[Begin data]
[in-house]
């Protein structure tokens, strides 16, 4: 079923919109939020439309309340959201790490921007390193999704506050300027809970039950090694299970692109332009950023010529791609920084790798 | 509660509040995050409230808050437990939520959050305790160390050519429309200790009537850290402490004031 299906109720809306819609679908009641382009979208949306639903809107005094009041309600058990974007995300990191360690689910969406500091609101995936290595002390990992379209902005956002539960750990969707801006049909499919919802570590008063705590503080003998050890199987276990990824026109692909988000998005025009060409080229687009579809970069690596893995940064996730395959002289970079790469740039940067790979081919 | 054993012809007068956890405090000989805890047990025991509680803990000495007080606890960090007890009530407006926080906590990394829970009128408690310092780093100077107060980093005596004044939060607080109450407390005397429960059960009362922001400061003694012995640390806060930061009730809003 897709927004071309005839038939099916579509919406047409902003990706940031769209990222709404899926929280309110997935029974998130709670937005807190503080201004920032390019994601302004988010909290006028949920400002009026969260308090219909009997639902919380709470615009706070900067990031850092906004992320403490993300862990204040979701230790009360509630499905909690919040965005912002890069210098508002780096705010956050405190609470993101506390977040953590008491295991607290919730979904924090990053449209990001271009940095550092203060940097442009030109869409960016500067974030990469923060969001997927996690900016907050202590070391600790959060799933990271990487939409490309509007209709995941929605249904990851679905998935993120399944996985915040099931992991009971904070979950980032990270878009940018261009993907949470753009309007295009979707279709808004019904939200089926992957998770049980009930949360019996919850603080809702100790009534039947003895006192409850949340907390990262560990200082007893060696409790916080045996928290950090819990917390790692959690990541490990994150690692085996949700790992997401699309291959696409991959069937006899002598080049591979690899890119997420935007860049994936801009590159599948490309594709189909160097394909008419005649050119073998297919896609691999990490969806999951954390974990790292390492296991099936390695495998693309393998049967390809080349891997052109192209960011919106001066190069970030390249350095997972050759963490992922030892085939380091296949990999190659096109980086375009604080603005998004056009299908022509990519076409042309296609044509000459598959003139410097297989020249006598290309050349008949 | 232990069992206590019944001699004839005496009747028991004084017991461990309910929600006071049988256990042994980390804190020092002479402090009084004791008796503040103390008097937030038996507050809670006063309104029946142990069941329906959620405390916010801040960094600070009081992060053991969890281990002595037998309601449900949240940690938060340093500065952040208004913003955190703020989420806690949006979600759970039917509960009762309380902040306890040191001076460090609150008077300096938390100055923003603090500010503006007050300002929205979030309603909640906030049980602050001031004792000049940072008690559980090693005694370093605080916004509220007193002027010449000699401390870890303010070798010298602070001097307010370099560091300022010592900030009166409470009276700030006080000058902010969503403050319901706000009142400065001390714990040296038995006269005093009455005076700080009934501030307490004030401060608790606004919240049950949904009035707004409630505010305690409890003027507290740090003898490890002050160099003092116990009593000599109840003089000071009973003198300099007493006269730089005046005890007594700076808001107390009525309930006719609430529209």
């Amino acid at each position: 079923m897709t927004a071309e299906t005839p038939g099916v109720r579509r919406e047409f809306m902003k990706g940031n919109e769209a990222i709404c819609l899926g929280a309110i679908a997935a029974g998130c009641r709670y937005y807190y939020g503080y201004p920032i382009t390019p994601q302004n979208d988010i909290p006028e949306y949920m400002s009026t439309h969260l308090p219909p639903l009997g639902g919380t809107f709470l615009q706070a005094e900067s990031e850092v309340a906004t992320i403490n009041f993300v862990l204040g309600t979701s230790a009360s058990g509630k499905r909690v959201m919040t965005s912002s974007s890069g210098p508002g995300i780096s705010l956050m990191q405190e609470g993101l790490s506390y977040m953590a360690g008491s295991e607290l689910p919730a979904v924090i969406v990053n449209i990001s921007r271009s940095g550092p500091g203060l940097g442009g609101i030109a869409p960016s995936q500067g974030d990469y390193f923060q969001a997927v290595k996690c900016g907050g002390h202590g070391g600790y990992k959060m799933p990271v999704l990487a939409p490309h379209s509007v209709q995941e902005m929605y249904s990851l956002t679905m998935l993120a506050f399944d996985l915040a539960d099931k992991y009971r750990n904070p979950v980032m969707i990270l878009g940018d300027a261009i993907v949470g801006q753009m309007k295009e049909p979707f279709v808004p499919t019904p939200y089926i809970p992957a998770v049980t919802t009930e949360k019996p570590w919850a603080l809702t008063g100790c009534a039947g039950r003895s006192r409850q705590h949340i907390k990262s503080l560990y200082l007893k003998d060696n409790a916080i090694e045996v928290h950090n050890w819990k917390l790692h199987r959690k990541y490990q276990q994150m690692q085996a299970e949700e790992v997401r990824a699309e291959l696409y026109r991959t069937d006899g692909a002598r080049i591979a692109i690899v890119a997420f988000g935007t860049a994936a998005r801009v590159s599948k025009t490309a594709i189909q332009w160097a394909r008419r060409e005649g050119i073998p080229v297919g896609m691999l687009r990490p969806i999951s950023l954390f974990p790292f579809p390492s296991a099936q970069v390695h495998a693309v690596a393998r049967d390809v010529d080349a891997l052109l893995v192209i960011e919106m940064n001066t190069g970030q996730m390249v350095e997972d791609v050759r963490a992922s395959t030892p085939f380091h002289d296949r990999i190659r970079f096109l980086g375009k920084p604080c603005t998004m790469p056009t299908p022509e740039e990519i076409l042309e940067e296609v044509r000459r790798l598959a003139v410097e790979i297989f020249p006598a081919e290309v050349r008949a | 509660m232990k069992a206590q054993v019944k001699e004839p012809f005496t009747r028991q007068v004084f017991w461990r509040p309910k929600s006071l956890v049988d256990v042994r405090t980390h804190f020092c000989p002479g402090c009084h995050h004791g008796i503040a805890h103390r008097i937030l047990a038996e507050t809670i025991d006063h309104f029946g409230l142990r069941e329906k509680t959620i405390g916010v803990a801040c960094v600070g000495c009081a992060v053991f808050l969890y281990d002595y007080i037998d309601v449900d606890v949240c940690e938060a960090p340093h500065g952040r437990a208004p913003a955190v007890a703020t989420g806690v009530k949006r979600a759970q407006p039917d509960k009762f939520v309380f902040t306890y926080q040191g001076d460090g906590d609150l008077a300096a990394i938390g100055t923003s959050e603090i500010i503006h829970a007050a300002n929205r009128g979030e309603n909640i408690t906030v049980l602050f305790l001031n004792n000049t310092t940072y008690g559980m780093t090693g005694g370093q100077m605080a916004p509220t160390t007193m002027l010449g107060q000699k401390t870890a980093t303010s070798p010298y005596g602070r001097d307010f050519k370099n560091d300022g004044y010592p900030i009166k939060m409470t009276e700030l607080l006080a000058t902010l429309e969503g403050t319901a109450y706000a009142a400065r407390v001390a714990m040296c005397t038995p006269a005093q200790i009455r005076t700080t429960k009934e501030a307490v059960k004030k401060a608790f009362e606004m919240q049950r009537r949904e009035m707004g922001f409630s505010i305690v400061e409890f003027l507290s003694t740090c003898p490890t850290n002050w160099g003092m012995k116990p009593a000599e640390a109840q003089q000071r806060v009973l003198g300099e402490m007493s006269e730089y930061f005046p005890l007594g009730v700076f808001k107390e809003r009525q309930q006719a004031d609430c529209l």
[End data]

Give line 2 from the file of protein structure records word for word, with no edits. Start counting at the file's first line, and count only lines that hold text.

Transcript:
């Protein structure tokens, strides 16, 4: 079923919109939020439309309340959201790490921007390193999704506050300027809970039950090694299970692109332009950023010529791609920084790798 | 509660509040995050409230808050437990939520959050305790160390050519429309200790009537850290402490004031 299906109720809306819609679908009641382009979208949306639903809107005094009041309600058990974007995300990191360690689910969406500091609101995936290595002390990992379209902005956002539960750990969707801006049909499919919802570590008063705590503080003998050890199987276990990824026109692909988000998005025009060409080229687009579809970069690596893995940064996730395959002289970079790469740039940067790979081919 | 054993012809007068956890405090000989805890047990025991509680803990000495007080606890960090007890009530407006926080906590990394829970009128408690310092780093100077107060980093005596004044939060607080109450407390005397429960059960009362922001400061003694012995640390806060930061009730809003 897709927004071309005839038939099916579509919406047409902003990706940031769209990222709404899926929280309110997935029974998130709670937005807190503080201004920032390019994601302004988010909290006028949920400002009026969260308090219909009997639902919380709470615009706070900067990031850092906004992320403490993300862990204040979701230790009360509630499905909690919040965005912002890069210098508002780096705010956050405190609470993101506390977040953590008491295991607290919730979904924090990053449209990001271009940095550092203060940097442009030109869409960016500067974030990469923060969001997927996690900016907050202590070391600790959060799933990271990487939409490309509007209709995941929605249904990851679905998935993120399944996985915040099931992991009971904070979950980032990270878009940018261009993907949470753009309007295009979707279709808004019904939200089926992957998770049980009930949360019996919850603080809702100790009534039947003895006192409850949340907390990262560990200082007893060696409790916080045996928290950090819990917390790692959690990541490990994150690692085996949700790992997401699309291959696409991959069937006899002598080049591979690899890119997420935007860049994936801009590159599948490309594709189909160097394909008419005649050119073998297919896609691999990490969806999951954390974990790292390492296991099936390695495998693309393998049967390809080349891997052109192209960011919106001066190069970030390249350095997972050759963490992922030892085939380091296949990999190659096109980086375009604080603005998004056009299908022509990519076409042309296609044509000459598959003139410097297989020249006598290309050349008949 | 232990069992206590019944001699004839005496009747028991004084017991461990309910929600006071049988256990042994980390804190020092002479402090009084004791008796503040103390008097937030038996507050809670006063309104029946142990069941329906959620405390916010801040960094600070009081992060053991969890281990002595037998309601449900949240940690938060340093500065952040208004913003955190703020989420806690949006979600759970039917509960009762309380902040306890040191001076460090609150008077300096938390100055923003603090500010503006007050300002929205979030309603909640906030049980602050001031004792000049940072008690559980090693005694370093605080916004509220007193002027010449000699401390870890303010070798010298602070001097307010370099560091300022010592900030009166409470009276700030006080000058902010969503403050319901706000009142400065001390714990040296038995006269005093009455005076700080009934501030307490004030401060608790606004919240049950949904009035707004409630505010305690409890003027507290740090003898490890002050160099003092116990009593000599109840003089000071009973003198300099007493006269730089005046005890007594700076808001107390009525309930006719609430529209």